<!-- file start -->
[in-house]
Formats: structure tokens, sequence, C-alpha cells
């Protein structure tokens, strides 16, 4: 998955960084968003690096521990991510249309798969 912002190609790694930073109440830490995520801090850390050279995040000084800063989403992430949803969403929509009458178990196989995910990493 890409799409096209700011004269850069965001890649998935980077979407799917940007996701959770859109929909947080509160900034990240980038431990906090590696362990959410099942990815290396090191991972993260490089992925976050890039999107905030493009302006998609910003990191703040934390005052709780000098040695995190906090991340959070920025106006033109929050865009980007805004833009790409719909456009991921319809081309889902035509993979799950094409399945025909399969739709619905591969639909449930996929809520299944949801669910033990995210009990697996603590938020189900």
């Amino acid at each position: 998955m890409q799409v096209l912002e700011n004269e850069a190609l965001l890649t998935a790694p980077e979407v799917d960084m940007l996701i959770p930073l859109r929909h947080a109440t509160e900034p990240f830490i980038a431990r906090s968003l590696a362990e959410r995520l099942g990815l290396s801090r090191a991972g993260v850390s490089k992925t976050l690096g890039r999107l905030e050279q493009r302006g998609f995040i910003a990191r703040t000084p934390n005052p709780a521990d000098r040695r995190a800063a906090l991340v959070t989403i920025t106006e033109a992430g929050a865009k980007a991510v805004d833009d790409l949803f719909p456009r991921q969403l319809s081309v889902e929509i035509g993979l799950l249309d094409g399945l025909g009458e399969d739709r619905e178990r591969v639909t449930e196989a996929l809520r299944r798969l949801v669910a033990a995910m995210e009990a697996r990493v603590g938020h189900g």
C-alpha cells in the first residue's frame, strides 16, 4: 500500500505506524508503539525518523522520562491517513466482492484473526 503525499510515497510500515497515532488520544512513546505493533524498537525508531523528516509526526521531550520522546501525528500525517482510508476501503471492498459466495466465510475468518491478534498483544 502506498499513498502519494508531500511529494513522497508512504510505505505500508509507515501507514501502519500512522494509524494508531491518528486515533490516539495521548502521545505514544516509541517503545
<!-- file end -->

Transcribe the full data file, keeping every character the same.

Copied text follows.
[in-house]
Formats: structure tokens, sequence, C-alpha cells
């Protein structure tokens, strides 16, 4: 998955960084968003690096521990991510249309798969 912002190609790694930073109440830490995520801090850390050279995040000084800063989403992430949803969403929509009458178990196989995910990493 890409799409096209700011004269850069965001890649998935980077979407799917940007996701959770859109929909947080509160900034990240980038431990906090590696362990959410099942990815290396090191991972993260490089992925976050890039999107905030493009302006998609910003990191703040934390005052709780000098040695995190906090991340959070920025106006033109929050865009980007805004833009790409719909456009991921319809081309889902035509993979799950094409399945025909399969739709619905591969639909449930996929809520299944949801669910033990995210009990697996603590938020189900």
């Amino acid at each position: 998955m890409q799409v096209l912002e700011n004269e850069a190609l965001l890649t998935a790694p980077e979407v799917d960084m940007l996701i959770p930073l859109r929909h947080a109440t509160e900034p990240f830490i980038a431990r906090s968003l590696a362990e959410r995520l099942g990815l290396s801090r090191a991972g993260v850390s490089k992925t976050l690096g890039r999107l905030e050279q493009r302006g998609f995040i910003a990191r703040t000084p934390n005052p709780a521990d000098r040695r995190a800063a906090l991340v959070t989403i920025t106006e033109a992430g929050a865009k980007a991510v805004d833009d790409l949803f719909p456009r991921q969403l319809s081309v889902e929509i035509g993979l799950l249309d094409g399945l025909g009458e399969d739709r619905e178990r591969v639909t449930e196989a996929l809520r299944r798969l949801v669910a033990a995910m995210e009990a697996r990493v603590g938020h189900g």
C-alpha cells in the first residue's frame, strides 16, 4: 500500500505506524508503539525518523522520562491517513466482492484473526 503525499510515497510500515497515532488520544512513546505493533524498537525508531523528516509526526521531550520522546501525528500525517482510508476501503471492498459466495466465510475468518491478534498483544 502506498499513498502519494508531500511529494513522497508512504510505505505500508509507515501507514501502519500512522494509524494508531491518528486515533490516539495521548502521545505514544516509541517503545